History of Auburn’s War Eagle

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Saturday afternoon, 90,000 screaming fans will be able to witness one of the nation's most unique traditions, the flight of the War Eagle.
"The very first free flight of an eagle happened in the year 2000," Assistant Director South Eastern Raptor Center Marrianne Hudson said. "Although an eagle has been associated with us for a long time, the free flight tradition started fairly recently."
It's hard to walk the campus of Auburn and not hear 'War Eagle' around every corner. A battle cry that was adopted long ago even though their mascot is a tiger. Rumor has it 'War Eagle' originated when a surviving eagle was found on a deadly battle field. That eagle was brought to a football game against the Georgia Bulldogs and actually took an unexpected flight. When asked what that bird was, the response was that it was a war eagle and the rest, as they say, is history. These days it takes lots of training to get them to fly where they want.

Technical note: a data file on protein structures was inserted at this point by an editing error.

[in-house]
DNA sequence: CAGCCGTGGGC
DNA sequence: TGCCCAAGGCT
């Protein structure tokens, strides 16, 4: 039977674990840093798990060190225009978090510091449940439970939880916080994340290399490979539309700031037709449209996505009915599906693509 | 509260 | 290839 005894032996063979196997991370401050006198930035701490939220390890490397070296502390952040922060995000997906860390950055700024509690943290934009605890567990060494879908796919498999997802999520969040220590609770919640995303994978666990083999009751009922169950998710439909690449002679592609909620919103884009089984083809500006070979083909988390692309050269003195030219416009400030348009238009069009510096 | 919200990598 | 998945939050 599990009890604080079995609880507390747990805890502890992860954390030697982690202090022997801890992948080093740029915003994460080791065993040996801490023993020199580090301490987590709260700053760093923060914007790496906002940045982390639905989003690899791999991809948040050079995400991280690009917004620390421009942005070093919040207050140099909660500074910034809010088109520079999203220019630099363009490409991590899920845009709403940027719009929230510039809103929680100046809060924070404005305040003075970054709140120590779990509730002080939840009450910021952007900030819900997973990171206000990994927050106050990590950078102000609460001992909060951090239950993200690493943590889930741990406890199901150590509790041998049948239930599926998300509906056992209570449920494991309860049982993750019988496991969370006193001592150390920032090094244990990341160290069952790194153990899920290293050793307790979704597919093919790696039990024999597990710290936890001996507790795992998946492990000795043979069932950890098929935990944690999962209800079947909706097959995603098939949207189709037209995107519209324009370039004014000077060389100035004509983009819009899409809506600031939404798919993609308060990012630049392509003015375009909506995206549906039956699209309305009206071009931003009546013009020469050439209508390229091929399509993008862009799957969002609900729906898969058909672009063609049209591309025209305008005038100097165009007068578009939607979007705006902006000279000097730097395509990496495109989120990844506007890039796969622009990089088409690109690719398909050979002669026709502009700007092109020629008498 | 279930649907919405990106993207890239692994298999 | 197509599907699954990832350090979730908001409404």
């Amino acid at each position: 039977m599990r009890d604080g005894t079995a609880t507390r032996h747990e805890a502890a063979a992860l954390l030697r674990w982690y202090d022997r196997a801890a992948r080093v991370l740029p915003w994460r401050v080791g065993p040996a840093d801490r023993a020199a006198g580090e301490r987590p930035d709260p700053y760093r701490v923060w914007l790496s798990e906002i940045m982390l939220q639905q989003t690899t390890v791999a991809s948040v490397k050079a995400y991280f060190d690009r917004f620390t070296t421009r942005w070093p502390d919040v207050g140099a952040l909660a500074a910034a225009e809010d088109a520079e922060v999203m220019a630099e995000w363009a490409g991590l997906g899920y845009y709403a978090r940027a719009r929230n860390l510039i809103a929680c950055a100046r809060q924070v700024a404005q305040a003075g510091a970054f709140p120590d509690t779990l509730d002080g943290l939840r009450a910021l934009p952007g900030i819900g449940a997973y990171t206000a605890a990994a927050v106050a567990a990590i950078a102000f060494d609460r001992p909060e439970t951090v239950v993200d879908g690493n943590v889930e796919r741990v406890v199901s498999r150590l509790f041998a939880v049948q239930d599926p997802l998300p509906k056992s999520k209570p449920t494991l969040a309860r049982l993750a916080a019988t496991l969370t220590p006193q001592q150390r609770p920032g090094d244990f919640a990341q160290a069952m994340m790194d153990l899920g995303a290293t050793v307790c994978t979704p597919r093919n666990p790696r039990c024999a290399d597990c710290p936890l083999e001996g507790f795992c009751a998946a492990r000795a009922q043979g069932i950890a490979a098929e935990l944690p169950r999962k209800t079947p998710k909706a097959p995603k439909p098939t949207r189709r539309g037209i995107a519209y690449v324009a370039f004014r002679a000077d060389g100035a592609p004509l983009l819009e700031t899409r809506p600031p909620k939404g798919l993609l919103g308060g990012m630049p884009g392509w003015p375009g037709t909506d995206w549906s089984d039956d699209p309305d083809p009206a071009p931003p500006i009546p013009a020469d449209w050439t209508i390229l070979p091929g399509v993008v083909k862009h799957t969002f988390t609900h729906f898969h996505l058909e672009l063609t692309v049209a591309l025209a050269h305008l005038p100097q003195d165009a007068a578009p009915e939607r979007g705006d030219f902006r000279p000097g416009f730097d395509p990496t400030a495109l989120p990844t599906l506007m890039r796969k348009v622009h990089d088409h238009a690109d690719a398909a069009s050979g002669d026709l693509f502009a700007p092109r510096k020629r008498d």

"Eagles are top of the line predators, we train our birds to come to us for a food reward," Hudson said. "They are very food motivated, they don't respond to affection or praise but they do respond to food."
Since 1986 an eagle named "Tiger" was the official War Eagle until last month when it died at the age of 34. Tomorrow's game will mark the beginning of a new era of War Eagle but he's already become friendly with the students.
"We have students come to us from all over the country and most of them have heard of our War Eagle tradition," Hudson said. "Our eagle attends a lot of events so that everyone here on campus gets to know their neighbor the War Eagle."



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